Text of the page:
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U.S. Democrats in Combat Mode But Face Unemployment Headwind (Le Figaro, France)


"As delegates left on Friday boosted by the battle appeal of their champion Barack Obama, the unemployment figures were hardly encouraging. ... This bleak return to the economic realities of the moment was immediately seized upon by the Republicans. ... But the Democrats at least reached some key objectives this week in Charlotte."


By Laure Mandeville


Translated By Jill Naeem


September 10, 2012


France - Le Figaro - Original Article (French)

The cover of another French Daily, Liberation, on Saturday. The headline reads: 'Can He Win?'

BBC NEWS VIDEO: Man who 'bear-hugged' Obama for buying 20 pizzas speaks to the BBC, Sept. 9, 00:01:20RealVideo

From our special correspondent in Charlotte:


As delegates left on Friday boosted by the battle appeal of their champion Barack Obama, the economic figures [that came the next morning] were hardly encouraging. Unemployment still stands above 8 percent, and the country created only 96,000 jobs in August, below analysts' expectations of 127,000.


This bleak return to the economic realities of the moment was immediately seized upon by the Republicans. “This report is a result of Obama’s failed policies” proclaimed Paul Ryan, Republican candidate for vice president. “The president has no idea what to do. His plan is for four more years of what we've had for the past four” Romney said.  


But the Democrats at least reached some key objectives this week in Charlotte: to defend Obama’s record while trying to demonize the proposals of his opponent; mobilizing activists for the final 60-day sprint; reconnecting the party base with a president accused of being too centrist and too naïve in his attempts at bipartisan negotiations with Republicans, who are more eager to see him fall than find compromise.


Extreme Polarization


On Thursday night, during his acceptance speech for the presidency, Barack Obama distanced himself from the status of messiah transcending partisan boundaries - which he had adopted in Denver four years earlier. The darker and more realistic tone at Charlotte was deliberate. Recognizing with humility his “failures” and promising “a difficult path,” Barack Obama invited voters to trust him again, announcing a plan of action to restore middle class access to the labor market through a massive investment in education and the manufacturing sector and by reducing energy dependence.

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Obama presented himself as the defender of ordinary people and of an America of “shared opportunity.” Democrats believe in free enterprise … but also in “something called citizenship … the idea that this country works when we accept certain obligations toward each other,” stressed the president, defending the need for a role by the state and calling for support by invoking Roosevelt. Essentially, from Obama to Biden and through the majority of views expressed by convention speakers, the prevailing and unhesitating battle cry in Charlotte drew a line between “us and them” - even if Bill Clinton’s plea, above the fray, was intended to rally Democratic centrists. Like the Republicans in Tampa who invoked Reagan, the Democrats appeared to gamble that pulling the troops together a priority above all others.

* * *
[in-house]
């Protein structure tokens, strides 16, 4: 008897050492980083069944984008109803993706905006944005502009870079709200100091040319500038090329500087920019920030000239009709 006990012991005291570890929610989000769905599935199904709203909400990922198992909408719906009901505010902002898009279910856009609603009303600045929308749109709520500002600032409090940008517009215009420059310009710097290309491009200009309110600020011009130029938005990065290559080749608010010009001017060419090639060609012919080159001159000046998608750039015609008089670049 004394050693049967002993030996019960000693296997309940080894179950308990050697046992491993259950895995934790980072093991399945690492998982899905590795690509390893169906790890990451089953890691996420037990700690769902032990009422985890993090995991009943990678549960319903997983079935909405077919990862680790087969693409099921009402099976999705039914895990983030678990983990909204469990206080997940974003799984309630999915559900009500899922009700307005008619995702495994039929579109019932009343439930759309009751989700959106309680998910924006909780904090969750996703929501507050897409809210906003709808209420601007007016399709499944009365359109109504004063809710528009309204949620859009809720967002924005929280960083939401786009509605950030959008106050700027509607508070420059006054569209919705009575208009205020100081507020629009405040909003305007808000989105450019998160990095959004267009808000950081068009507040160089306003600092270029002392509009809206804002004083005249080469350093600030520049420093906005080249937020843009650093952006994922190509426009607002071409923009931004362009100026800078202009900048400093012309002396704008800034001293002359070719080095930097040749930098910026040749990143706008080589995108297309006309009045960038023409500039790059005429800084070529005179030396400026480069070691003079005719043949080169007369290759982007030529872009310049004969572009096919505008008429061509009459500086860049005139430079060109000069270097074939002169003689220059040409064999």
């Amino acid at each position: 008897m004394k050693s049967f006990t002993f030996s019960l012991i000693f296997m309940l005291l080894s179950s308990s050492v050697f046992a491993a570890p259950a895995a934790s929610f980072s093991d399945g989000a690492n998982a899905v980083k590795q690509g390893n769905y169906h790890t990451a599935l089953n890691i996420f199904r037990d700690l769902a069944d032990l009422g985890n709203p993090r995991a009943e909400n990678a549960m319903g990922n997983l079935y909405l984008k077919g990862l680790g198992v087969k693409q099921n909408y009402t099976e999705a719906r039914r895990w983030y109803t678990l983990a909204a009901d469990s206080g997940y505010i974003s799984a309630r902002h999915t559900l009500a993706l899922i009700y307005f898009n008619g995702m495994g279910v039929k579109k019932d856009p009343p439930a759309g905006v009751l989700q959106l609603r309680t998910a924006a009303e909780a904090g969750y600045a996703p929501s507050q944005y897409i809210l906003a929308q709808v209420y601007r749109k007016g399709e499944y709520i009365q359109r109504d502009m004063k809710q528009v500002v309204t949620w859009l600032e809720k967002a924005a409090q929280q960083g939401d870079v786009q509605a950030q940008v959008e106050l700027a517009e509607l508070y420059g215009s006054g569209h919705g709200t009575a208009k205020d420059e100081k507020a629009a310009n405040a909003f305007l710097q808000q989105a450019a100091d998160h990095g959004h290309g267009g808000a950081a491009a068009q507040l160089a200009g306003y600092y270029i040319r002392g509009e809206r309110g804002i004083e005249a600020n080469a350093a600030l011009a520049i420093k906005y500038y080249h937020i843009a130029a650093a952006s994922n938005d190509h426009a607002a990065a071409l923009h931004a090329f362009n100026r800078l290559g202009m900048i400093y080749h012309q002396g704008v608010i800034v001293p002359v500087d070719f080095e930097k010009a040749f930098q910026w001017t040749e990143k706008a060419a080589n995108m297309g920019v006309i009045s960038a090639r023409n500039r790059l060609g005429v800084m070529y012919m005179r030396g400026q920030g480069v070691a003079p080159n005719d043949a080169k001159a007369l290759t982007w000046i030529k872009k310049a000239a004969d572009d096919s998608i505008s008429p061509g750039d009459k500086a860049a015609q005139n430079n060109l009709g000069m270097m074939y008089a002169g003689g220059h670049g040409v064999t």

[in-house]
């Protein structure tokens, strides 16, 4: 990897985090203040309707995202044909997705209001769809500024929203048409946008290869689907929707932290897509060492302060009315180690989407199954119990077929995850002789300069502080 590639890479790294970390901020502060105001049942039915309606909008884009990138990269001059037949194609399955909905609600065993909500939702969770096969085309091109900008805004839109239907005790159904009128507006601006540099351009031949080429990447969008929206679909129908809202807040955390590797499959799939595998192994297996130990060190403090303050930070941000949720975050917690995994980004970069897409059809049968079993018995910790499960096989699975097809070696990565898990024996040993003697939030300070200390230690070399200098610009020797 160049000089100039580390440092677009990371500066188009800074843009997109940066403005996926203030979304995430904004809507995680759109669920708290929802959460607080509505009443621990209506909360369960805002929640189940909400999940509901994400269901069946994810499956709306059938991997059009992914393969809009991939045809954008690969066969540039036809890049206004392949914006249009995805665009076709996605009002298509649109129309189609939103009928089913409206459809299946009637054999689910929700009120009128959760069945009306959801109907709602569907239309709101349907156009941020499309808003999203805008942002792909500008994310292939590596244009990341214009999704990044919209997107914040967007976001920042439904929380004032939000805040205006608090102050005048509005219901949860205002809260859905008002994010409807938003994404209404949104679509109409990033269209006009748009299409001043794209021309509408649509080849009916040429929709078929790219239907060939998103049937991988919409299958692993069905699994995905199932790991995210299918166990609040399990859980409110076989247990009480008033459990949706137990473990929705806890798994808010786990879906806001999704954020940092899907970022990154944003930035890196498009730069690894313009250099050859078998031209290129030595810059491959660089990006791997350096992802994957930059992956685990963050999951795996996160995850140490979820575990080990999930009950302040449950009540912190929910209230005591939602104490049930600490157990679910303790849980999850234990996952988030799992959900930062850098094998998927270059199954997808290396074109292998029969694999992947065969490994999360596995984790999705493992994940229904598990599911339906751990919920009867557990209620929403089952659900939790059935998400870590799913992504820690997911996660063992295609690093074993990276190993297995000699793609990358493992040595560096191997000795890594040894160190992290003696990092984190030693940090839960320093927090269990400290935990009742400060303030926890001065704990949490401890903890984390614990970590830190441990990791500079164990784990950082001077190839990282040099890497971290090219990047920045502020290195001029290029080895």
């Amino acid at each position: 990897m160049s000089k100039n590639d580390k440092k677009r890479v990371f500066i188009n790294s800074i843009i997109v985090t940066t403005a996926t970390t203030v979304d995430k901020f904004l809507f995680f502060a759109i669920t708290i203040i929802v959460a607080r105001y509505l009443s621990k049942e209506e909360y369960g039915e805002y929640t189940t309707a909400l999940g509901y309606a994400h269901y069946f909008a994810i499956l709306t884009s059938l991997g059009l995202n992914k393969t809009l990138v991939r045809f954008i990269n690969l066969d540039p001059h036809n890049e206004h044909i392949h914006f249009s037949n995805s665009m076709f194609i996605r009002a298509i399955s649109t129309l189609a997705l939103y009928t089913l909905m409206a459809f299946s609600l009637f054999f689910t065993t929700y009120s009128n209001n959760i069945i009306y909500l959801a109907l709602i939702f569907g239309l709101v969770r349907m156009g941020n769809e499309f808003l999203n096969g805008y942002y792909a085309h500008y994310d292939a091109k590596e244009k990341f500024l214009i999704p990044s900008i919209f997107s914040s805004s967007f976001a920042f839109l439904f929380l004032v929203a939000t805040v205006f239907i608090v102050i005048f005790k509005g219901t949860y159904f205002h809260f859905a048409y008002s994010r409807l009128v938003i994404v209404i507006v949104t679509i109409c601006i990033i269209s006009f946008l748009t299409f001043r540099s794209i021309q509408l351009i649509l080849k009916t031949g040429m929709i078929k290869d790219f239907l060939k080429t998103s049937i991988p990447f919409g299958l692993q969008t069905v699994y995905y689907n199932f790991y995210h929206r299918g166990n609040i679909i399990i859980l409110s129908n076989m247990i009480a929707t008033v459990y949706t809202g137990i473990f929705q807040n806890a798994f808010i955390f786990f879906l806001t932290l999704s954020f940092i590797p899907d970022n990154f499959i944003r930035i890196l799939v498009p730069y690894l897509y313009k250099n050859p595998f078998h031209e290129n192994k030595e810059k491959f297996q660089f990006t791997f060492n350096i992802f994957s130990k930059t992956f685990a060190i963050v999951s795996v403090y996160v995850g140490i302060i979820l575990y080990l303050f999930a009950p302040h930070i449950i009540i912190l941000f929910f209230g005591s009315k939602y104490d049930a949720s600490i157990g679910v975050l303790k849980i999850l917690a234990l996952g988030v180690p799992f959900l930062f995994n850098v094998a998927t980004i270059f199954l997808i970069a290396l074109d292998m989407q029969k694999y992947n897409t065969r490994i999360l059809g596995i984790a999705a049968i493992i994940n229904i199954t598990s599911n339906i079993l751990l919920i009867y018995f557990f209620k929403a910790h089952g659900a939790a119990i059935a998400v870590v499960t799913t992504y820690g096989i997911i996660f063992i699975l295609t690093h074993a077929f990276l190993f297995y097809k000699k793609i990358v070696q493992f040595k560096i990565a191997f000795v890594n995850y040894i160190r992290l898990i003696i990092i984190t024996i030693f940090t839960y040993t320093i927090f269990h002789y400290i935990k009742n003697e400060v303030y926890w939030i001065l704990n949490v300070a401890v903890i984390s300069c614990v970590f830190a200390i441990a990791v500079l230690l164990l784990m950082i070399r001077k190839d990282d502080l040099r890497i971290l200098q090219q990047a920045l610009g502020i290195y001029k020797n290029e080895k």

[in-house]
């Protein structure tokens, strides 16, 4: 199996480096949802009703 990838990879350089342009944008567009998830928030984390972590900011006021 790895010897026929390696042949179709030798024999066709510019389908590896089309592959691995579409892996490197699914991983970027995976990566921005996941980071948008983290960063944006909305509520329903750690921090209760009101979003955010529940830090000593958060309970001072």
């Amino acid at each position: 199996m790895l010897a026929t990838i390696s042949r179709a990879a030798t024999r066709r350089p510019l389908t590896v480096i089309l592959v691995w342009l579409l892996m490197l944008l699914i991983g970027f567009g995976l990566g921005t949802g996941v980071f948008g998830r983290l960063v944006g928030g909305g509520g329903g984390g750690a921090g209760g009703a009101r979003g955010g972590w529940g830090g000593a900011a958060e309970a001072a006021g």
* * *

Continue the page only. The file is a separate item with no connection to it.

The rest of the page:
The Man Who Defeated bin Laden


It is true that in these times of extreme polarization, the number of undecided voters appears lower than before, which makes mobilizing the base at least as important as the battle over the few independents (between 5 and 10 percent of the total). In Charlotte, the Democrats clearly targeted women, minorities, and retirees seeking welfare and veterans. The inclusion of foreign policy in the debate was significant - in contrast to Tampa. Usually on the defensive on this subject, the Democrats clearly see Obama, who defeated bin Laden, as having the advantage over Romney, who is regarded as a blundering novice. 



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But following the back-to-back scheduling of two conventions, observers stressed that it is difficult to measure their impact. The general feeling is that the race will be tight to the end. According to a Gallup poll released Thursday, Obama and Romney are neck and neck, with Obama just one point ahead, 46 percent compared to 45 percent for his opponent. Both face challenges. Still popular, Obama is battling a struggling economy. Less known, and with little charisma, Romney has a resume in his favor, showing he was a businessman and a competent governor, but will hardly serve to erase the image of a man, painted by the Democrats, as cut off from the people who has sold out to Wall Street. 


“I wouldn’t be able to say who will win,” admitted John Zogby, director of an influential pollster. He noted that, “everything can be called into question by bad numbers, a possible Israeli strike on Iran or a relapse of the European crisis.” Kate Baldwyn, a former CNN host, concluded yesterday that the three scheduled debates between the two candidates would be “particularly crucial” this year. 


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Jornal De Negotios, Portugal: Taxes: Warren Buffett, His Secretary, and the Grocer
Gazeta, Russia: America's Young People Turn Against 'Patriotic Bravado'
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Liberation, France: Democracy Crippled: Economics Replaces Separation of Powers
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[Posted by Worldmeets.US Sept. 9, 11:49pm]


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